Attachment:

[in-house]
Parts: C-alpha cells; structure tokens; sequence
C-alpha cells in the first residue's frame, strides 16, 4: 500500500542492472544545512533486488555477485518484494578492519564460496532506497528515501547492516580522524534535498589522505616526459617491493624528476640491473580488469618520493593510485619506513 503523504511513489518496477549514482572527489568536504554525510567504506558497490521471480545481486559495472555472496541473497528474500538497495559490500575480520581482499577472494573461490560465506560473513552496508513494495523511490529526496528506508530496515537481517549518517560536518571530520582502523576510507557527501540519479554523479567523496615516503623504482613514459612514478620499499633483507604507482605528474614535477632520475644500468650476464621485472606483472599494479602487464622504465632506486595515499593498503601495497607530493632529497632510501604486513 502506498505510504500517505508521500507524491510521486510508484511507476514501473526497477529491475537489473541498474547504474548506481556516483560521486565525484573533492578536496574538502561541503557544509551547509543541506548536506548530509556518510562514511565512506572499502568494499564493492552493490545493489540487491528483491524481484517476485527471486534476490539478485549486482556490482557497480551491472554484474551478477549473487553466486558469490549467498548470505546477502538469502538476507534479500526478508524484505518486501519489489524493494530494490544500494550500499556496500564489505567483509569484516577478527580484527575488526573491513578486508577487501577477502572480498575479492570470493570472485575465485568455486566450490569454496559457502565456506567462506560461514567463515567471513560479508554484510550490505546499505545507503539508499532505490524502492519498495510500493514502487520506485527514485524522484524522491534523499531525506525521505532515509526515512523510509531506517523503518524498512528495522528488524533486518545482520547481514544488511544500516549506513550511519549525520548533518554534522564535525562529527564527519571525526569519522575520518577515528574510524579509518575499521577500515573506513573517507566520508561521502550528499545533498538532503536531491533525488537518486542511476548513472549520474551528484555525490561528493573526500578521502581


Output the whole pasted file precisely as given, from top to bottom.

[in-house]
Parts: C-alpha cells; structure tokens; sequence
C-alpha cells in the first residue's frame, strides 16, 4: 500500500542492472544545512533486488555477485518484494578492519564460496532506497528515501547492516580522524534535498589522505616526459617491493624528476640491473580488469618520493593510485619506513 503523504511513489518496477549514482572527489568536504554525510567504506558497490521471480545481486559495472555472496541473497528474500538497495559490500575480520581482499577472494573461490560465506560473513552496508513494495523511490529526496528506508530496515537481517549518517560536518571530520582502523576510507557527501540519479554523479567523496615516503623504482613514459612514478620499499633483507604507482605528474614535477632520475644500468650476464621485472606483472599494479602487464622504465632506486595515499593498503601495497607530493632529497632510501604486513 502506498505510504500517505508521500507524491510521486510508484511507476514501473526497477529491475537489473541498474547504474548506481556516483560521486565525484573533492578536496574538502561541503557544509551547509543541506548536506548530509556518510562514511565512506572499502568494499564493492552493490545493489540487491528483491524481484517476485527471486534476490539478485549486482556490482557497480551491472554484474551478477549473487553466486558469490549467498548470505546477502538469502538476507534479500526478508524484505518486501519489489524493494530494490544500494550500499556496500564489505567483509569484516577478527580484527575488526573491513578486508577487501577477502572480498575479492570470493570472485575465485568455486566450490569454496559457502565456506567462506560461514567463515567471513560479508554484510550490505546499505545507503539508499532505490524502492519498495510500493514502487520506485527514485524522484524522491534523499531525506525521505532515509526515512523510509531506517523503518524498512528495522528488524533486518545482520547481514544488511544500516549506513550511519549525520548533518554534522564535525562529527564527519571525526569519522575520518577515528574510524579509518575499521577500515573506513573517507566520508561521502550528499545533498538532503536531491533525488537518486542511476548513472549520474551528484555525490561528493573526500578521502581